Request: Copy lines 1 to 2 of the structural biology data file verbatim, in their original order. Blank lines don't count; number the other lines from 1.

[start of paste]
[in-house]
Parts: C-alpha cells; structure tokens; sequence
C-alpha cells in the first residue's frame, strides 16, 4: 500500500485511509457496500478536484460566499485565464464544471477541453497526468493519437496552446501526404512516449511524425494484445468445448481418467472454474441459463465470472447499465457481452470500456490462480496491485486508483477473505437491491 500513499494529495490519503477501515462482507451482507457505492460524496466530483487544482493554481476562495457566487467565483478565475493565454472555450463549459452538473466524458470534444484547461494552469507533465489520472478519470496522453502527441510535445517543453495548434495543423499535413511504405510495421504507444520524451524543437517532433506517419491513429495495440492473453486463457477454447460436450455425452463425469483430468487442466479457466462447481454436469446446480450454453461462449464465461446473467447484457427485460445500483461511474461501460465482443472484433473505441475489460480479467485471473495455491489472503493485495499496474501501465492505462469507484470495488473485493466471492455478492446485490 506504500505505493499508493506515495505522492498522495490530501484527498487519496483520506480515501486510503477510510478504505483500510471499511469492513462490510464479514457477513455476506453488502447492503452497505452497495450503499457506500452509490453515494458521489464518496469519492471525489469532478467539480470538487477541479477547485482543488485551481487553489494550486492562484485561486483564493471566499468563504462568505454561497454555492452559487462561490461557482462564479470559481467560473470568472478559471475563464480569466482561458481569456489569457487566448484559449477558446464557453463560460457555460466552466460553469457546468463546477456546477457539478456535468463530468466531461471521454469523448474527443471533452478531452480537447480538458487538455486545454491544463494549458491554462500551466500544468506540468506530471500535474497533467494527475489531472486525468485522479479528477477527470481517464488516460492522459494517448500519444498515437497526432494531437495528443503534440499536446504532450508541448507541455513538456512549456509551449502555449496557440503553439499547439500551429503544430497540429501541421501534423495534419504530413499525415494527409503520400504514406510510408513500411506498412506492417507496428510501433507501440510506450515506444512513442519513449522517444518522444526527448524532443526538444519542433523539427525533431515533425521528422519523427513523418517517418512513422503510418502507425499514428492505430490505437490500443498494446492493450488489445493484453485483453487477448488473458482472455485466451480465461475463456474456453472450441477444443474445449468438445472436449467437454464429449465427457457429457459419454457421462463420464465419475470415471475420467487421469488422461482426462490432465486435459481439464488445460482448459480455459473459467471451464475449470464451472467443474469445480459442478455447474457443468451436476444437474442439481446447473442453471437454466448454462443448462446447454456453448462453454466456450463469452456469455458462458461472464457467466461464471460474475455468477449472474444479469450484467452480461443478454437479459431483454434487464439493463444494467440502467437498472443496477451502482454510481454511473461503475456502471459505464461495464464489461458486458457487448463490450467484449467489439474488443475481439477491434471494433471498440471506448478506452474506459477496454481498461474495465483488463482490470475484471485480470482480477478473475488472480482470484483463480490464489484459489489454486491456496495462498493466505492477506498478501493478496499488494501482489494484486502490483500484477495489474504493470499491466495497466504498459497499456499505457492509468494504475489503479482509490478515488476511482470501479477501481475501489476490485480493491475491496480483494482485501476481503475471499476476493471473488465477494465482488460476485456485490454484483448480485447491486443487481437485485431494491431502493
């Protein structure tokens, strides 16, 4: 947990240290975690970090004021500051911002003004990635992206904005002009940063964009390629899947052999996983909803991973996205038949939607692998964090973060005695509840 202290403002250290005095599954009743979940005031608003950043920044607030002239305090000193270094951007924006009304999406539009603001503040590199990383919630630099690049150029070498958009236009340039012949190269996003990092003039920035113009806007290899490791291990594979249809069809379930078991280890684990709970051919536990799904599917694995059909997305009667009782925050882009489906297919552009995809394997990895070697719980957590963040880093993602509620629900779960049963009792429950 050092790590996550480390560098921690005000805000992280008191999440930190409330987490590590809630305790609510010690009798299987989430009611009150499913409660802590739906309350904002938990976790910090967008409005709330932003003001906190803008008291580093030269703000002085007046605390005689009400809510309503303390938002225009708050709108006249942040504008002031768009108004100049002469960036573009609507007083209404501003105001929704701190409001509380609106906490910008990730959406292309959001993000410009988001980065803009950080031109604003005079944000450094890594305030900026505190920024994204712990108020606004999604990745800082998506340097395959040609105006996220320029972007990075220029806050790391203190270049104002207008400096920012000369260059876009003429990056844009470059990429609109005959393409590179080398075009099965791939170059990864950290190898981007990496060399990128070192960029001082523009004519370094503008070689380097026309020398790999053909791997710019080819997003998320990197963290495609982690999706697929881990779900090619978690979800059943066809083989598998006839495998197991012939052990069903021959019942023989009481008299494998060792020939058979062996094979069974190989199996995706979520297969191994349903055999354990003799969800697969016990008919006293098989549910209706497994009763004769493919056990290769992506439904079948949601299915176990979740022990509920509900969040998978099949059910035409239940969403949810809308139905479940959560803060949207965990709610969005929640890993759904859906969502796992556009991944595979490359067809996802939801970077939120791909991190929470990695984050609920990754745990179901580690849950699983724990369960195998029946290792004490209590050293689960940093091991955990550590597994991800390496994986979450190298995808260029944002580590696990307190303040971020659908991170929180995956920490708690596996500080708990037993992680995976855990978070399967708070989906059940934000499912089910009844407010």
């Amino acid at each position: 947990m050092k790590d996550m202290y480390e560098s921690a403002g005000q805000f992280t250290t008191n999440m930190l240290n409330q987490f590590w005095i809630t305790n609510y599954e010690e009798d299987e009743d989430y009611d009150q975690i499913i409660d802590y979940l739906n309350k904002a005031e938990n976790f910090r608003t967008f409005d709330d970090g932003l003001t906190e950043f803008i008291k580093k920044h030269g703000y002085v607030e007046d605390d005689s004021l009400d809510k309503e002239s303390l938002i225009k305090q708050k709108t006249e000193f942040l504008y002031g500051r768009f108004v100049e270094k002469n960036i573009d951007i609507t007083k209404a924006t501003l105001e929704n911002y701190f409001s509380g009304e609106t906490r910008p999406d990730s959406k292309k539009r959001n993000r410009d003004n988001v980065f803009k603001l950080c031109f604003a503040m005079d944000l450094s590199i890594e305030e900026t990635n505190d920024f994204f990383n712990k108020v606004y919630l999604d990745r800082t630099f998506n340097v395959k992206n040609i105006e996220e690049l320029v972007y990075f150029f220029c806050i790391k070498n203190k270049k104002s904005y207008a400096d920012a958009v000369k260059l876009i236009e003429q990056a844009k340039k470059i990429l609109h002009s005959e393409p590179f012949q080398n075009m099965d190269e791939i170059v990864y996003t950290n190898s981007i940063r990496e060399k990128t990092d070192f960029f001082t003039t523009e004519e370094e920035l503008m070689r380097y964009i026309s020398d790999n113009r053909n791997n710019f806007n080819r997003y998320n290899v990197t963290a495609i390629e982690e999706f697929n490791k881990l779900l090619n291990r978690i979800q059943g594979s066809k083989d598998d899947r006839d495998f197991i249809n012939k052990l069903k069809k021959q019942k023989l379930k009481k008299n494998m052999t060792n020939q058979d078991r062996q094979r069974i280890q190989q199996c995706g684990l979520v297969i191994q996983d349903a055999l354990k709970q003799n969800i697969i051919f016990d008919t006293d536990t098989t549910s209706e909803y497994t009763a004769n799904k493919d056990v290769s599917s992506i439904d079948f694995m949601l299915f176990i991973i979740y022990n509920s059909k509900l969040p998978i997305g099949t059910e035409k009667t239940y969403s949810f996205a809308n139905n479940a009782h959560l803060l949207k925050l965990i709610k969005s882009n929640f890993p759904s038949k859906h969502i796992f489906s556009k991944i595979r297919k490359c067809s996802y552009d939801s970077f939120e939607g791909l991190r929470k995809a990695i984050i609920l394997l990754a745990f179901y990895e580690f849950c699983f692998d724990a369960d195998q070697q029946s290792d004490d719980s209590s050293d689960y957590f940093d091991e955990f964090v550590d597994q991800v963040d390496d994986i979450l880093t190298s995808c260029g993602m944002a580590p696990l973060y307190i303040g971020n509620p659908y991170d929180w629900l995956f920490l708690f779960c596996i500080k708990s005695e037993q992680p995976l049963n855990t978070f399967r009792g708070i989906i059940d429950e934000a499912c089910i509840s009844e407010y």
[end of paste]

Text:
[in-house]
Parts: C-alpha cells; structure tokens; sequence